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Blue-Screen backgrounds in Adobe CS5 "too" dark...????


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#1 Fred Magilicutti

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Posted 27 January 2011 - 09:46 AM

I have an interesting thing that is happening when blue-screen compositing in Adobe CS5, and I'd like to know your opinions on it. The source video for the foreground subject and background scene are both coming from the same HD digital video camera.



As some shooters have instructed previously, when the blue-screen behind the subject is "under exposed" by 1 to 1-1/2 stops, it is supposed to achieve the best results, and the compositing does go fairly well. But, when the background is put in behind the "properly created" subject matte, the background is "dark" by about 1-2 stops.



If I "over expose" the blue screen, the background ends up correctly exposed behind the subject.



Trying to alter the brightness of the background does not do it.



So, now you can see the dilemma I am in: A well exposed blue-screen produces a good matte but a dark background, while an over exposed blue screen produces a properly exposed background, but a lousy matte.



What to do......?????
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#2 Adrian Sierkowski

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Posted 27 January 2011 - 11:37 AM

Have you tried:

1) exposing at key? no under/over.
2) thought of going to a green screen
3) what CS5 program are you using? I get best results with keylight 1.2 in After effects; which allows you to play with the screen gain ect.

Also you don't mention what "HD" camera you are using, or how you are posting the footage.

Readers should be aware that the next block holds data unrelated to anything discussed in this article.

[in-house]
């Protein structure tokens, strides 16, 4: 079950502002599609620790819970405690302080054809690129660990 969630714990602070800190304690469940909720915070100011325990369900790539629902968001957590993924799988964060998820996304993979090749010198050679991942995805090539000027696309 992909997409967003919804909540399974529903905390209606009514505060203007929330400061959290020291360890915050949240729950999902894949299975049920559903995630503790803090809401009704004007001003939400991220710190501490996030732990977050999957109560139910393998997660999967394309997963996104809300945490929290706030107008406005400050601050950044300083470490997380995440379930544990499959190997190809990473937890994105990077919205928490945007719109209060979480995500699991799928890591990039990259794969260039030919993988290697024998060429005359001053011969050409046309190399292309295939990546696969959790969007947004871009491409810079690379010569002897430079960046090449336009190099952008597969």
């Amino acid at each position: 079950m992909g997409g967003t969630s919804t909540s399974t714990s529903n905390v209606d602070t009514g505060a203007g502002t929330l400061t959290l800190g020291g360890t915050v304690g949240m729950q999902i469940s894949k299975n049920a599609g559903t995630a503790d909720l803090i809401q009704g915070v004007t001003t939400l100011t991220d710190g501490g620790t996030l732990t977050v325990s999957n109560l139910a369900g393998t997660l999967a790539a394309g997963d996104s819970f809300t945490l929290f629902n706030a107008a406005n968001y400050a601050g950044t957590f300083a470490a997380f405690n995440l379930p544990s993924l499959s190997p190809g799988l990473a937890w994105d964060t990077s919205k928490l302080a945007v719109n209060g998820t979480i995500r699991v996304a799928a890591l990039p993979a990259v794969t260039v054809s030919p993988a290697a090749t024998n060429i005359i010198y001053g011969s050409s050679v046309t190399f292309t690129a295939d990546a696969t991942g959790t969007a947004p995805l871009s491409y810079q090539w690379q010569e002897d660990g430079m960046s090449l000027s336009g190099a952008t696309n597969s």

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#3 Scott Fritzshall

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Posted 27 January 2011 - 05:13 PM

So that I'm understanding you properly: Are you saying that the subject exposure stays the same, and the background plate exposure stays the same, and the only only difference is the exposure of the blue screen? Does the background plate actually change brightness depending on the foreground plate you're using?
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#4 Adrian Sierkowski

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Posted 28 January 2011 - 11:58 AM

No, I'm talking about when you shoot the scene, have you tried, one your camera, exposing the blue screen at the same level as the talent.
Also, I can't answer #2 without knowing how you're keying. I know in After Effects if I don't get a "good" key on a green screen I'll wind up with a "black overlay" from keylight dimming down a BG plate until I adjust the screen gain.
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#5 Scott Fritzshall

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Posted 28 January 2011 - 01:23 PM

Oops, sorry Adrian, I was addressing Fred, not you. I was asking those things because from the way it's described, it sounds like it could easily be a compositing error.
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#6 Adrian Sierkowski

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Posted 28 January 2011 - 02:57 PM

Quite alright Scott, was just confused and figured I might as well clarify ;)
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#7 Ian Blewitt

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Posted 10 February 2011 - 02:23 PM

Take a look at your Matte and see if the background is grey instead of black. It seems like it is not keying everything out.
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